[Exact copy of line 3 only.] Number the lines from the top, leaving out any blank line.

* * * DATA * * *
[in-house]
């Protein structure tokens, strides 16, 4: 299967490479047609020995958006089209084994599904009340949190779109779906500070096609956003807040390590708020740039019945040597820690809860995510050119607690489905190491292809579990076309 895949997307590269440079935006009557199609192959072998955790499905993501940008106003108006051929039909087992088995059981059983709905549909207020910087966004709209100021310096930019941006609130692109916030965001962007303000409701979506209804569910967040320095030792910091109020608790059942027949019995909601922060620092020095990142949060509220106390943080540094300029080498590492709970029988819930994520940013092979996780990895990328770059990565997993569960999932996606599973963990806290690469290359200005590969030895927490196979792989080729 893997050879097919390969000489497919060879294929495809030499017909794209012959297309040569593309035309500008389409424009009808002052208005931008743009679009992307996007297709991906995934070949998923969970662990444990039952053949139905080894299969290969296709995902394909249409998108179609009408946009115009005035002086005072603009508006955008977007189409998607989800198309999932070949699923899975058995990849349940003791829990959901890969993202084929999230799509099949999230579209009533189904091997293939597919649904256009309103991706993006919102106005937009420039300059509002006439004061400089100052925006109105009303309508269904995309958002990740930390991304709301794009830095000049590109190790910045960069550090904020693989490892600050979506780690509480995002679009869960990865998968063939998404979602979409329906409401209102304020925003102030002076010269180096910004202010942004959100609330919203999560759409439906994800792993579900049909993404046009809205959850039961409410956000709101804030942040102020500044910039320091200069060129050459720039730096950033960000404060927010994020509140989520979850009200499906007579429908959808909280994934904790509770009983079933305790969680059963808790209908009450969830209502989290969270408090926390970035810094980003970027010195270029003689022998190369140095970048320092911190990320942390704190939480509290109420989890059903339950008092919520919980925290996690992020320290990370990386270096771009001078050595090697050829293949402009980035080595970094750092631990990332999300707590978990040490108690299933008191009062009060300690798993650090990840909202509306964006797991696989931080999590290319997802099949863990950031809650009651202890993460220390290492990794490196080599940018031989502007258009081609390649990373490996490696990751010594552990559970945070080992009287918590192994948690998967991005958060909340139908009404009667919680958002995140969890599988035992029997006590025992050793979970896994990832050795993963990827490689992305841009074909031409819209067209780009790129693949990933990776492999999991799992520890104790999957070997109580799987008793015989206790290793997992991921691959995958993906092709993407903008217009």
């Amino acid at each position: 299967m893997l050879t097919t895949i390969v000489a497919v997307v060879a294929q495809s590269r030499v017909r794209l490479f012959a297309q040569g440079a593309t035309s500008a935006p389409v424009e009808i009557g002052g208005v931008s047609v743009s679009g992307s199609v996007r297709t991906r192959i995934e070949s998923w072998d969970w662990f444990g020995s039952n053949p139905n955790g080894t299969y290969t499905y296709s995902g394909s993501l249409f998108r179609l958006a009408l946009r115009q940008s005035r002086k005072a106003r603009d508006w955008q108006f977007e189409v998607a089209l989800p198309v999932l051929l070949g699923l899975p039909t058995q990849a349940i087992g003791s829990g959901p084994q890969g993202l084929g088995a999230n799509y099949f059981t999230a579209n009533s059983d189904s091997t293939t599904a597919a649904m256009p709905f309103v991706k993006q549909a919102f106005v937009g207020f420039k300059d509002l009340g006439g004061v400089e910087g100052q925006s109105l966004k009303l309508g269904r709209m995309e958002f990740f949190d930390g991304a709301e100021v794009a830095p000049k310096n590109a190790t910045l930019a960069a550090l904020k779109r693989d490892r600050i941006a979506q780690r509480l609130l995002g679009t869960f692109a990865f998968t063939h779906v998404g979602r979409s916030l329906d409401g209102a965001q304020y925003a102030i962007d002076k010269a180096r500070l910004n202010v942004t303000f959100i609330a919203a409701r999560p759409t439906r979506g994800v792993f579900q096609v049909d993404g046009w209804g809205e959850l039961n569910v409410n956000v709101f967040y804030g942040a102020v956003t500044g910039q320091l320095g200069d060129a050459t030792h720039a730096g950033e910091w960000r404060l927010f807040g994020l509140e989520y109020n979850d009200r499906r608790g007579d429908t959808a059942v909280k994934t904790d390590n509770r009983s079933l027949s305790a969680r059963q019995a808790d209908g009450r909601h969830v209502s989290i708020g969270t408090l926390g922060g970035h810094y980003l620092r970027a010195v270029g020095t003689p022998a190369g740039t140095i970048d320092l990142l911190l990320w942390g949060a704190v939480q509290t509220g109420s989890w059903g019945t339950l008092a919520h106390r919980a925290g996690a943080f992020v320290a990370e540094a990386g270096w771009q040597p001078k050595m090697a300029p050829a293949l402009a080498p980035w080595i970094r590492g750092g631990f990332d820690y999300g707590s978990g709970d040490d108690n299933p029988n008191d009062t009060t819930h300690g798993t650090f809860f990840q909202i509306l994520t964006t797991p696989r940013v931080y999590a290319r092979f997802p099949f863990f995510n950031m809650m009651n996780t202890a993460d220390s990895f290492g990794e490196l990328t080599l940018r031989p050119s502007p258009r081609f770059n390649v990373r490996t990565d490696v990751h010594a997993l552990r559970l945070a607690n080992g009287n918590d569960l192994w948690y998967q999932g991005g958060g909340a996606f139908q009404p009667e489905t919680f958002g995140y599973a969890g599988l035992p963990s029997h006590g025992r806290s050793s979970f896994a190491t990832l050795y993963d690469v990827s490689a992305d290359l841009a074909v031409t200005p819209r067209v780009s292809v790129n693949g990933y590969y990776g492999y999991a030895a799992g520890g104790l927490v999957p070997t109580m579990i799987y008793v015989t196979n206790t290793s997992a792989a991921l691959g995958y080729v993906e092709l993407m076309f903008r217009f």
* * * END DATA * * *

């Amino acid at each position: 299967m893997l050879t097919t895949i390969v000489a497919v997307v060879a294929q495809s590269r030499v017909r794209l490479f012959a297309q040569g440079a593309t035309s500008a935006p389409v424009e009808i009557g002052g208005v931008s047609v743009s679009g992307s199609v996007r297709t991906r192959i995934e070949s998923w072998d969970w662990f444990g020995s039952n053949p139905n955790g080894t299969y290969t499905y296709s995902g394909s993501l249409f998108r179609l958006a009408l946009r115009q940008s005035r002086k005072a106003r603009d508006w955008q108006f977007e189409v998607a089209l989800p198309v999932l051929l070949g699923l899975p039909t058995q990849a349940i087992g003791s829990g959901p084994q890969g993202l084929g088995a999230n799509y099949f059981t999230a579209n009533s059983d189904s091997t293939t599904a597919a649904m256009p709905f309103v991706k993006q549909a919102f106005v937009g207020f420039k300059d509002l009340g006439g004061v400089e910087g100052q925006s109105l966004k009303l309508g269904r709209m995309e958002f990740f949190d930390g991304a709301e100021v794009a830095p000049k310096n590109a190790t910045l930019a960069a550090l904020k779109r693989d490892r600050i941006a979506q780690r509480l609130l995002g679009t869960f692109a990865f998968t063939h779906v998404g979602r979409s916030l329906d409401g209102a965001q304020y925003a102030i962007d002076k010269a180096r500070l910004n202010v942004t303000f959100i609330a919203a409701r999560p759409t439906r979506g994800v792993f579900q096609v049909d993404g046009w209804g809205e959850l039961n569910v409410n956000v709101f967040y804030g942040a102020v956003t500044g910039q320091l320095g200069d060129a050459t030792h720039a730096g950033e910091w960000r404060l927010f807040g994020l509140e989520y109020n979850d009200r499906r608790g007579d429908t959808a059942v909280k994934t904790d390590n509770r009983s079933l027949s305790a969680r059963q019995a808790d209908g009450r909601h969830v209502s989290i708020g969270t408090l926390g922060g970035h810094y980003l620092r970027a010195v270029g020095t003689p022998a190369g740039t140095i970048d320092l990142l911190l990320w942390g949060a704190v939480q509290t509220g109420s989890w059903g019945t339950l008092a919520h106390r919980a925290g996690a943080f992020v320290a990370e540094a990386g270096w771009q040597p001078k050595m090697a300029p050829a293949l402009a080498p980035w080595i970094r590492g750092g631990f990332d820690y999300g707590s978990g709970d040490d108690n299933p029988n008191d009062t009060t819930h300690g798993t650090f809860f990840q909202i509306l994520t964006t797991p696989r940013v931080y999590a290319r092979f997802p099949f863990f995510n950031m809650m009651n996780t202890a993460d220390s990895f290492g990794e490196l990328t080599l940018r031989p050119s502007p258009r081609f770059n390649v990373r490996t990565d490696v990751h010594a997993l552990r559970l945070a607690n080992g009287n918590d569960l192994w948690y998967q999932g991005g958060g909340a996606f139908q009404p009667e489905t919680f958002g995140y599973a969890g599988l035992p963990s029997h006590g025992r806290s050793s979970f896994a190491t990832l050795y993963d690469v990827s490689a992305d290359l841009a074909v031409t200005p819209r067209v780009s292809v790129n693949g990933y590969y990776g492999y999991a030895a799992g520890g104790l927490v999957p070997t109580m579990i799987y008793v015989t196979n206790t290793s997992a792989a991921l691959g995958y080729v993906e092709l993407m076309f903008r217009f």